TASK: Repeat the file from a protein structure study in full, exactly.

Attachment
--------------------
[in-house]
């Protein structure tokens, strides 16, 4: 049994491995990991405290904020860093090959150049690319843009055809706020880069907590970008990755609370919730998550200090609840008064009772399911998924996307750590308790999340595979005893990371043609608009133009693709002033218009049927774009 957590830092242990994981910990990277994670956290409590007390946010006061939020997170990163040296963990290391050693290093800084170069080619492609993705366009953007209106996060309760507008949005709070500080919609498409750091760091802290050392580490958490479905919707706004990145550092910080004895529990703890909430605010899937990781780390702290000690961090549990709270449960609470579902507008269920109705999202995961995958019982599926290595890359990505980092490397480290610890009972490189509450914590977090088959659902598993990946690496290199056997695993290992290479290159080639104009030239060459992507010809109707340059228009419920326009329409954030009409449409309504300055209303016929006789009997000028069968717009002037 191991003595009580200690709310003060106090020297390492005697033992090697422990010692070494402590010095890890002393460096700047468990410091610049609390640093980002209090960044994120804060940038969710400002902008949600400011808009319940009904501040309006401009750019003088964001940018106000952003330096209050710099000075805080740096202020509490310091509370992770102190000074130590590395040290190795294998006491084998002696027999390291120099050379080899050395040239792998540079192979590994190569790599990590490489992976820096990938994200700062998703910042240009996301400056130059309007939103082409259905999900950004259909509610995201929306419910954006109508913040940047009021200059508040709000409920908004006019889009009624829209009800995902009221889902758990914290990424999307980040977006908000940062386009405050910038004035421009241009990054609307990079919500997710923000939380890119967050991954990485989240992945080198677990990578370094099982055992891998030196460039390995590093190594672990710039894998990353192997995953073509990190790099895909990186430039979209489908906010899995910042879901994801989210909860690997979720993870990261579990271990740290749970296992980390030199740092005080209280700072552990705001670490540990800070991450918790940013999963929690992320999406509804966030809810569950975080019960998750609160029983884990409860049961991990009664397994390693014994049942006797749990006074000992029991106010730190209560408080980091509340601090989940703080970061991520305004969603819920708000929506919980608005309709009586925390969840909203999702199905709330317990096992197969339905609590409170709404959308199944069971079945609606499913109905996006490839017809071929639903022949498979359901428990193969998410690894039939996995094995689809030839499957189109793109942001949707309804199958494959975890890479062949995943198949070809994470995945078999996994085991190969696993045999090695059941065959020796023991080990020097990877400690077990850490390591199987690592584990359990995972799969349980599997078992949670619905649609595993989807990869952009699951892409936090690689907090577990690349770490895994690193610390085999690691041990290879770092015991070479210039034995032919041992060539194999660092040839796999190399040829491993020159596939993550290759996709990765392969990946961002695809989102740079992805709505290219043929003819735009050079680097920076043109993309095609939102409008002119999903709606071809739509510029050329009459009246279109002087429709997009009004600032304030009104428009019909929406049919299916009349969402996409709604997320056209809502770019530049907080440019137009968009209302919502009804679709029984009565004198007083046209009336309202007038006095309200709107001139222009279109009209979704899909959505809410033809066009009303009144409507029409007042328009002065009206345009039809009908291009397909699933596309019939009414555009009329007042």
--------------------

[in-house]
């Protein structure tokens, strides 16, 4: 049994491995990991405290904020860093090959150049690319843009055809706020880069907590970008990755609370919730998550200090609840008064009772399911998924996307750590308790999340595979005893990371043609608009133009693709002033218009049927774009 957590830092242990994981910990990277994670956290409590007390946010006061939020997170990163040296963990290391050693290093800084170069080619492609993705366009953007209106996060309760507008949005709070500080919609498409750091760091802290050392580490958490479905919707706004990145550092910080004895529990703890909430605010899937990781780390702290000690961090549990709270449960609470579902507008269920109705999202995961995958019982599926290595890359990505980092490397480290610890009972490189509450914590977090088959659902598993990946690496290199056997695993290992290479290159080639104009030239060459992507010809109707340059228009419920326009329409954030009409449409309504300055209303016929006789009997000028069968717009002037 191991003595009580200690709310003060106090020297390492005697033992090697422990010692070494402590010095890890002393460096700047468990410091610049609390640093980002209090960044994120804060940038969710400002902008949600400011808009319940009904501040309006401009750019003088964001940018106000952003330096209050710099000075805080740096202020509490310091509370992770102190000074130590590395040290190795294998006491084998002696027999390291120099050379080899050395040239792998540079192979590994190569790599990590490489992976820096990938994200700062998703910042240009996301400056130059309007939103082409259905999900950004259909509610995201929306419910954006109508913040940047009021200059508040709000409920908004006019889009009624829209009800995902009221889902758990914290990424999307980040977006908000940062386009405050910038004035421009241009990054609307990079919500997710923000939380890119967050991954990485989240992945080198677990990578370094099982055992891998030196460039390995590093190594672990710039894998990353192997995953073509990190790099895909990186430039979209489908906010899995910042879901994801989210909860690997979720993870990261579990271990740290749970296992980390030199740092005080209280700072552990705001670490540990800070991450918790940013999963929690992320999406509804966030809810569950975080019960998750609160029983884990409860049961991990009664397994390693014994049942006797749990006074000992029991106010730190209560408080980091509340601090989940703080970061991520305004969603819920708000929506919980608005309709009586925390969840909203999702199905709330317990096992197969339905609590409170709404959308199944069971079945609606499913109905996006490839017809071929639903022949498979359901428990193969998410690894039939996995094995689809030839499957189109793109942001949707309804199958494959975890890479062949995943198949070809994470995945078999996994085991190969696993045999090695059941065959020796023991080990020097990877400690077990850490390591199987690592584990359990995972799969349980599997078992949670619905649609595993989807990869952009699951892409936090690689907090577990690349770490895994690193610390085999690691041990290879770092015991070479210039034995032919041992060539194999660092040839796999190399040829491993020159596939993550290759996709990765392969990946961002695809989102740079992805709505290219043929003819735009050079680097920076043109993309095609939102409008002119999903709606071809739509510029050329009459009246279109002087429709997009009004600032304030009104428009019909929406049919299916009349969402996409709604997320056209809502770019530049907080440019137009968009209302919502009804679709029984009565004198007083046209009336309202007038006095309200709107001139222009279109009209979704899909959505809410033809066009009303009144409507029409007042328009002065009206345009039809009908291009397909699933596309019939009414555009009329007042």